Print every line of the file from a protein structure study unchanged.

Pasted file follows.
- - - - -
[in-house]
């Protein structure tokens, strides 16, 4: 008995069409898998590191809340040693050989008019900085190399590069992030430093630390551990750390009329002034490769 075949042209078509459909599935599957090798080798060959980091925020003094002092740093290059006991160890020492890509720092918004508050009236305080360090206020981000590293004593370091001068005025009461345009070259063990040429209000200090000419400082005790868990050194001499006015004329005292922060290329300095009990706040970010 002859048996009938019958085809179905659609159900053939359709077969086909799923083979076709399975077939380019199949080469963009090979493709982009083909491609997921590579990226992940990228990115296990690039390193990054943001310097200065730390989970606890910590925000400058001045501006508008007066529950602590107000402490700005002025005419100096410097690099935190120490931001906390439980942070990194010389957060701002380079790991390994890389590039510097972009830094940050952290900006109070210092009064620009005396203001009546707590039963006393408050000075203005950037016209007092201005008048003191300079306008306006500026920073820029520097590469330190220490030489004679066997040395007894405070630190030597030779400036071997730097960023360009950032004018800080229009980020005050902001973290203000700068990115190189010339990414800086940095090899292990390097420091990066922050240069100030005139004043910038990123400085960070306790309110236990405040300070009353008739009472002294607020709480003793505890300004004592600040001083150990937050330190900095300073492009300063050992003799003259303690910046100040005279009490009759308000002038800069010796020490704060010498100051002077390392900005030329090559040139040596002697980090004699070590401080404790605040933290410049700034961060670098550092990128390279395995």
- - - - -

[in-house]
């Protein structure tokens, strides 16, 4: 008995069409898998590191809340040693050989008019900085190399590069992030430093630390551990750390009329002034490769 075949042209078509459909599935599957090798080798060959980091925020003094002092740093290059006991160890020492890509720092918004508050009236305080360090206020981000590293004593370091001068005025009461345009070259063990040429209000200090000419400082005790868990050194001499006015004329005292922060290329300095009990706040970010 002859048996009938019958085809179905659609159900053939359709077969086909799923083979076709399975077939380019199949080469963009090979493709982009083909491609997921590579990226992940990228990115296990690039390193990054943001310097200065730390989970606890910590925000400058001045501006508008007066529950602590107000402490700005002025005419100096410097690099935190120490931001906390439980942070990194010389957060701002380079790991390994890389590039510097972009830094940050952290900006109070210092009064620009005396203001009546707590039963006393408050000075203005950037016209007092201005008048003191300079306008306006500026920073820029520097590469330190220490030489004679066997040395007894405070630190030597030779400036071997730097960023360009950032004018800080229009980020005050902001973290203000700068990115190189010339990414800086940095090899292990390097420091990066922050240069100030005139004043910038990123400085960070306790309110236990405040300070009353008739009472002294607020709480003793505890300004004592600040001083150990937050330190900095300073492009300063050992003799003259303690910046100040005279009490009759308000002038800069010796020490704060010498100051002077390392900005030329090559040139040596002697980090004699070590401080404790605040933290410049700034961060670098550092990128390279395995």